Tim Burnham’s review published on Letterboxd:
I watch this and I wonder why Spider-Man ever bothered to shackle itself to live action. That said I’d love a Chris Pine/Shameik Moore film but that’s a rabbit hole of dream casting that there’s just no time for.
This is the only Spider-Man movie you ever need to see. Ever. Serious. People holding onto SM2 have to at some point admit the nostalgic component of their praise. This is both a crash course in a world you probably have little interest in learning about and an intricate exploration of some of the weirder and more colourful corners of the Marvel Spider-Man world. It’s also endlessly clever and richly textured with a thousand jokes that have nothing to do with Spider-Man but then a thousand more that have everything to do with him.
Also, this film does things I have never seen animation do before, ever. It completely changes the game and raises the bar and I shudder to imagine its imitators in the coming years. Just like how Lord and Miller revamped the animation world with their endlessly lovely and hilarious LEGO Movie, they’ve come and done it again, but so much more audaciously.
And to the comic people out there, this does for Spider-Man what The LEGO Batman Movie did for Batman. It’s a gushing love letter that encompasses every component of the character and the mythos and packs it into a bright and silly and clever film marketed for parents to drag their kids to.
We’re in the midst of Awards season and there isn’t a lot of just fun to be had. Not a criticism in any way, but this is a beautiful and rich palate cleanser to clear your head at the end of a tough and grimy 2018, before you dip back into the theatre for something dour and serious. This should absolutely take that Animated Globe and every other eligible award. And it should be shown to every aspiring animator....or just to any aspiring storyteller.
Superhero fatigue is real. I’ve been a comic book person my whole life and this last year, almost every cbm has felt like something of a chore as the studios back into their corners and refuse to budge from their formulas. Making us go through the motions with them. But this film is a frustrating reminder that genre is only a starting point and there’s no excuse for lazy storytelling. You can dress the same story up until the end of time and still entertain people if you just make an actual effort to bring something fresh and interesting to it.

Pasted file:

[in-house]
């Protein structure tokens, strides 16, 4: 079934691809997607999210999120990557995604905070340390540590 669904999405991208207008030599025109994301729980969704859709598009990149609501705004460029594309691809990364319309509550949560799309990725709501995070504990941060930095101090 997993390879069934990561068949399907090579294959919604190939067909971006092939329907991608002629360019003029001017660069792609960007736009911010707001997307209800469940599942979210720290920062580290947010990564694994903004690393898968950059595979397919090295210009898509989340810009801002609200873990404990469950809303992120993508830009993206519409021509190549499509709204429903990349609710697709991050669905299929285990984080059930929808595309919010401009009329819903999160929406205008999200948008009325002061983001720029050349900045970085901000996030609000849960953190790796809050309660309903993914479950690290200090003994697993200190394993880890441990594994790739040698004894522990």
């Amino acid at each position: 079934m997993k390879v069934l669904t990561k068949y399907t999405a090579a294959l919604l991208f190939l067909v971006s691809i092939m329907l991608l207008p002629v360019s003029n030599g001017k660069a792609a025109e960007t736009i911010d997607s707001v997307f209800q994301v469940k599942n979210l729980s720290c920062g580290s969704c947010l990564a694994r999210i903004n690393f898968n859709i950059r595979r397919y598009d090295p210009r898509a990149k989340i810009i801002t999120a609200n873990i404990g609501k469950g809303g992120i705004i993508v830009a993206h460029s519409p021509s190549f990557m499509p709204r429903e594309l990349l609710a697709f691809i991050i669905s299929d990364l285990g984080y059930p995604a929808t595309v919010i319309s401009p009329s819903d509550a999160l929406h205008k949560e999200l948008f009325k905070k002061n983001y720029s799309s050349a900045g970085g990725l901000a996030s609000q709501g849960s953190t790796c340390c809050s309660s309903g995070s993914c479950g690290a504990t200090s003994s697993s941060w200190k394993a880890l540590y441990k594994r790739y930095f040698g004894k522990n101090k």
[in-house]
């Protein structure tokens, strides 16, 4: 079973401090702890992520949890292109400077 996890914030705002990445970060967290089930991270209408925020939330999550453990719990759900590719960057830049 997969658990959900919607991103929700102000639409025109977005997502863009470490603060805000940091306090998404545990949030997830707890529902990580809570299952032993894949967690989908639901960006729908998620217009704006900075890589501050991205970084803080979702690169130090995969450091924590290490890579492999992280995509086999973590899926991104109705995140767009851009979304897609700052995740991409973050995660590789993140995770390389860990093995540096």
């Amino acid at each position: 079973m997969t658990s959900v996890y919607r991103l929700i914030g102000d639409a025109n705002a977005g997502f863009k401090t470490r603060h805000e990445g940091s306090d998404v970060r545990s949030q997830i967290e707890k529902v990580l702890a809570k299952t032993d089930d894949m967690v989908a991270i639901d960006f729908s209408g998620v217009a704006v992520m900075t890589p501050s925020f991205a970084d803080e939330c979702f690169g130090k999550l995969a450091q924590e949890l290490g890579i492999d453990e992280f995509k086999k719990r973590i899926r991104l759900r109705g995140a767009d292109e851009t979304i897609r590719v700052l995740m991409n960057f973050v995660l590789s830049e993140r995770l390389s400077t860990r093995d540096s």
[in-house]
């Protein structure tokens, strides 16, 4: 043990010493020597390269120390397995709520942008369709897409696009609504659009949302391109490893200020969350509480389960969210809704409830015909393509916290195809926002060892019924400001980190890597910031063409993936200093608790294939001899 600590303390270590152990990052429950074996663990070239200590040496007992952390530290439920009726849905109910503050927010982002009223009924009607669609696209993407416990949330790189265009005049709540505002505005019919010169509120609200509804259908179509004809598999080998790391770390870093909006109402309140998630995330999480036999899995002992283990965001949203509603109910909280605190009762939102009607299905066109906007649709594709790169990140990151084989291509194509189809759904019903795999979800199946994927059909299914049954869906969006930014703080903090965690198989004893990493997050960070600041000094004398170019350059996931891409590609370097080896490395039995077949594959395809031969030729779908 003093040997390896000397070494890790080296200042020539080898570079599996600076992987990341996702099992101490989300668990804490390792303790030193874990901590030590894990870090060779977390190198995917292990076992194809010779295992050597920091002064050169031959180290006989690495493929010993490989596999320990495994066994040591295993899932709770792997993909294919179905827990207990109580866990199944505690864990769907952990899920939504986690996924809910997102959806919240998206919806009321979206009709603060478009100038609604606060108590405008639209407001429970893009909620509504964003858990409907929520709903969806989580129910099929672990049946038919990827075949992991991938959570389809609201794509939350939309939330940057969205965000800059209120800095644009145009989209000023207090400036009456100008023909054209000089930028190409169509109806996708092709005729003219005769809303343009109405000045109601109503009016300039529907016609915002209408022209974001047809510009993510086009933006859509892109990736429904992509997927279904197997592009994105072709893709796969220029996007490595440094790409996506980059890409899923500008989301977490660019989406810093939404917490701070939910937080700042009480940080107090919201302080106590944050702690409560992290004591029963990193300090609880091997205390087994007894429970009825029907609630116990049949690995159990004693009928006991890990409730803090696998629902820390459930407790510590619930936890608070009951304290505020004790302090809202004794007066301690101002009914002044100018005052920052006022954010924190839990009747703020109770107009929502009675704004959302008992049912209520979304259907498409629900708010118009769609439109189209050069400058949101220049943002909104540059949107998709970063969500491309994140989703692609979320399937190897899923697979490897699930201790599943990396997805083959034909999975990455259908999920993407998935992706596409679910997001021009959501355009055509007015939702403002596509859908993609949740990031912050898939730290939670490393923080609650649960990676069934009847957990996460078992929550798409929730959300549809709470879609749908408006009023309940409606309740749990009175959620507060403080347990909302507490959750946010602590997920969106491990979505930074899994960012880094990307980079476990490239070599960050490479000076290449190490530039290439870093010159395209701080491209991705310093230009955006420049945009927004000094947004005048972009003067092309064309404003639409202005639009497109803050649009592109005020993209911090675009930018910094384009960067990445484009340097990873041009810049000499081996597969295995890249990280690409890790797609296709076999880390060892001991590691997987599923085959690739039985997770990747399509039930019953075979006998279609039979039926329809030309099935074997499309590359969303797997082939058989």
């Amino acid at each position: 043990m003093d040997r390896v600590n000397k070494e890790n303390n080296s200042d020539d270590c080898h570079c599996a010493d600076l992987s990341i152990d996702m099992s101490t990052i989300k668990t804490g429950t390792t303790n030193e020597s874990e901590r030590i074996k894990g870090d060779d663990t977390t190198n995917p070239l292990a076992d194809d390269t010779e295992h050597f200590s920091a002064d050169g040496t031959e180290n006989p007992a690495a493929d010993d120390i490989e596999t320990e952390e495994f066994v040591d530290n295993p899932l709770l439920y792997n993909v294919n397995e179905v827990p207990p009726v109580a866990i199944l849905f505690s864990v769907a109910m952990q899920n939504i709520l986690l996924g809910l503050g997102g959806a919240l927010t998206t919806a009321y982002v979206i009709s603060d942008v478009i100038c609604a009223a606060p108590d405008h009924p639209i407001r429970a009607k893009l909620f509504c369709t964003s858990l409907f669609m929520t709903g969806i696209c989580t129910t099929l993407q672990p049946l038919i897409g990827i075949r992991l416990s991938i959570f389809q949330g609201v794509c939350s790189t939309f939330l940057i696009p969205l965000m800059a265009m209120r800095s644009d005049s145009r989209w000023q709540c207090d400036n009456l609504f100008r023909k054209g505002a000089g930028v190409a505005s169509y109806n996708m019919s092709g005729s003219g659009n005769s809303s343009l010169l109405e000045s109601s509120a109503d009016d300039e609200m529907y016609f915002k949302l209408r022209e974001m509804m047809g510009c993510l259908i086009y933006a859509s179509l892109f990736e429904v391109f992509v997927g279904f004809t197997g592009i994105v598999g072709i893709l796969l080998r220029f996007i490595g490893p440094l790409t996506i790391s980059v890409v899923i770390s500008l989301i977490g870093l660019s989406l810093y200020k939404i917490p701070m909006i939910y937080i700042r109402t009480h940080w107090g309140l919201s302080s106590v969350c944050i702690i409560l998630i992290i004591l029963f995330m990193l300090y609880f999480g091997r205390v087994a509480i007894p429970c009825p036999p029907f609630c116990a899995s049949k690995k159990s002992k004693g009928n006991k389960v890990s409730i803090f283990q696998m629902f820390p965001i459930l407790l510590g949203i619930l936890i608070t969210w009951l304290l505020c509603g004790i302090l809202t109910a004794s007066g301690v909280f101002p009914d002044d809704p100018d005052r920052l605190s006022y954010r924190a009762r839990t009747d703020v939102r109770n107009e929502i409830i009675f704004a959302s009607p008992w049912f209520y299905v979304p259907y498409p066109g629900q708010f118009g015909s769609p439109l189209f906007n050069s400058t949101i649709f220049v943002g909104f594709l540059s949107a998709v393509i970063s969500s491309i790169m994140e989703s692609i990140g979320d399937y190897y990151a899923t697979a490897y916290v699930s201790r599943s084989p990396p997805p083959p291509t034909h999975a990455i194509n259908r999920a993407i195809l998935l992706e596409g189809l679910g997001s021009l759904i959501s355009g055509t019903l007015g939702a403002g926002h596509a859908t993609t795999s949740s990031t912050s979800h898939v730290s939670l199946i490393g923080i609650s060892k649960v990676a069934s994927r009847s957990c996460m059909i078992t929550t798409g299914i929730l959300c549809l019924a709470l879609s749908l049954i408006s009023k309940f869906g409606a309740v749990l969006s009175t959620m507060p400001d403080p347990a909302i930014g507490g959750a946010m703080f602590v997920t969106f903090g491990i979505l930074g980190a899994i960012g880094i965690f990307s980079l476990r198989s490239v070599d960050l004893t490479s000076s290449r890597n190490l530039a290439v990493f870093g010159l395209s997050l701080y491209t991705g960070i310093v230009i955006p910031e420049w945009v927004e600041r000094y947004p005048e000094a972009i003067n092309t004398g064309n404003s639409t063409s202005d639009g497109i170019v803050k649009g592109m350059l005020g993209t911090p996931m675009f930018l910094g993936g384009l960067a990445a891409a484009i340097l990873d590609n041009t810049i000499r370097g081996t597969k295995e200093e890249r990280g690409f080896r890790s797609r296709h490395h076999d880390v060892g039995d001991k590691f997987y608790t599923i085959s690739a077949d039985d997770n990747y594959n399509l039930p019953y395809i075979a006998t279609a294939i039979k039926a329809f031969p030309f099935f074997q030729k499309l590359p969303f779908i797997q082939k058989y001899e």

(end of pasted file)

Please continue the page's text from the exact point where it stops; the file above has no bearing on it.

And Jake Johnson’s overweight and depressed, crying-in-the-shower Spider-Man may just be the most relatable superhero I’ve ever seen and a new favourite.
I saw two really bold films tonight that cast off the boring confines and expectations of their genre and pedigree went for broke on films that could so so easily have crashed and burned. Instead they’re two of the best films I’ve seen all year.
2018 started so strong with films that spoke to my soul. Then there was a weird quiet period of pretty good films or ambitious films that never met their aspirations. But now, in the trenches of the year I’m feeling so reinvigorated by so many unlikely films that I never expected anything from. Certainly nothing game changing or interesting. These should be the standard of film. Every film should show us something we’ve never seen before or, if telling a familiar story, make us actually hear the story with fresh ears for the way it is told. Film could be so much more than it already is and my love and admiration go out to that handful of filmmakers putting out films in this last quarter of the year that get that.
Also, because I found this interesting. I have only four recorded instances of giving two 5/5’s on the same day.
December 14, 2018 - Vox Lux / Into the Spider-Verse
February 5, 2018 - Polytechnique / 12 Angry Men
December 26, 2016 - Jackie / La La Land
January 7, 2016 - Force Majeure /The Revenant